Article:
Researchers in the United States have synthesized the first macrocycle N.-Heterocylcarbene (NHC) complexes for incorporation of elements from the f-block and investigation of their unusual electronic structures.
Despite the widespread use of NHC ligands in organometallic complexes, examples of the actinides are rare because an electronic mismatch between them hinders the ligation of neutral NHCs. Polly Arnold, now at the University of California at Berkeley, and her group developed synthetic strategies to avoid these problems by using chelating ligands with anionic groups. Others have used bis or tris NHC borate ligands with a delocalized negative charge over a polydentate backbone.
David Jenkins from the University of Tennessee and his team recently developed dianionic tetra-NHC complexes for catalytic and transition metal group transfer reactions. Now a team surrounding both Arnold and Jenkins has tested whether macrocyclic NHC ligands can better stabilize larger actinide cations. The combination of the expertise of both groups resulted in octa-NHC-actinide complexes with interesting electronic structures due to the strong σ-donor ability of the NHC ligand.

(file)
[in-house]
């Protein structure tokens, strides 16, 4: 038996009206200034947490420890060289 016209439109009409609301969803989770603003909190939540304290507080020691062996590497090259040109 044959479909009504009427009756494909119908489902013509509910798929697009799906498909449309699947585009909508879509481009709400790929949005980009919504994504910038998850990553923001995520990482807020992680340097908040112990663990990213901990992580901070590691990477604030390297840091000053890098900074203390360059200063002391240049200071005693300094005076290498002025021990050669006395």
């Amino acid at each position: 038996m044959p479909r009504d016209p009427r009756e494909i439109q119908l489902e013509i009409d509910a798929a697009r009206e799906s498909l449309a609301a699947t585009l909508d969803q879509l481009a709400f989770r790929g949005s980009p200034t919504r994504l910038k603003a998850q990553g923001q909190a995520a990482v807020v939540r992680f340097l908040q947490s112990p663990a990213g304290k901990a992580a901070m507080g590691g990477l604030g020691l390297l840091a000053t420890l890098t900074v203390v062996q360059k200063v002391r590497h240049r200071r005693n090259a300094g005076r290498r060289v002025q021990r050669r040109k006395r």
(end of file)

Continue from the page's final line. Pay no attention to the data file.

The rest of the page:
The synthesis of the octa-NHC-actinide complexes was challenging. analogous strategies for transition metal systems using strong bases such as n-Butyllithium was not translated into the actinide variants. Instead, they added sodium bis (trimethylsilyl) amide to deprotonate the ligand, followed by the actinide species and the heat.
They created three complexes with different geometries depending on the macro cycle used. Complexes with square antiprismatic uranium or thorium between two 16-atom macrocycles were air stable, and a complex with square prismatic uranium between two 18-atom macrocycles was reactive and unstable.
The researchers examined the complexes using density functional theory and compared their results to the original actinide sandwiches uranocene and thorocene. They found that the orbital image for the new uranium complexes and the Uranocene was quite similar. However, the HOMO-LUMO gap for the new thorium complex was larger than that of thorocene, indicating that the σ-donor NHC ligand has a stronger ligand field than the π-aromatic cyclooctatetraene ligand of thorocene.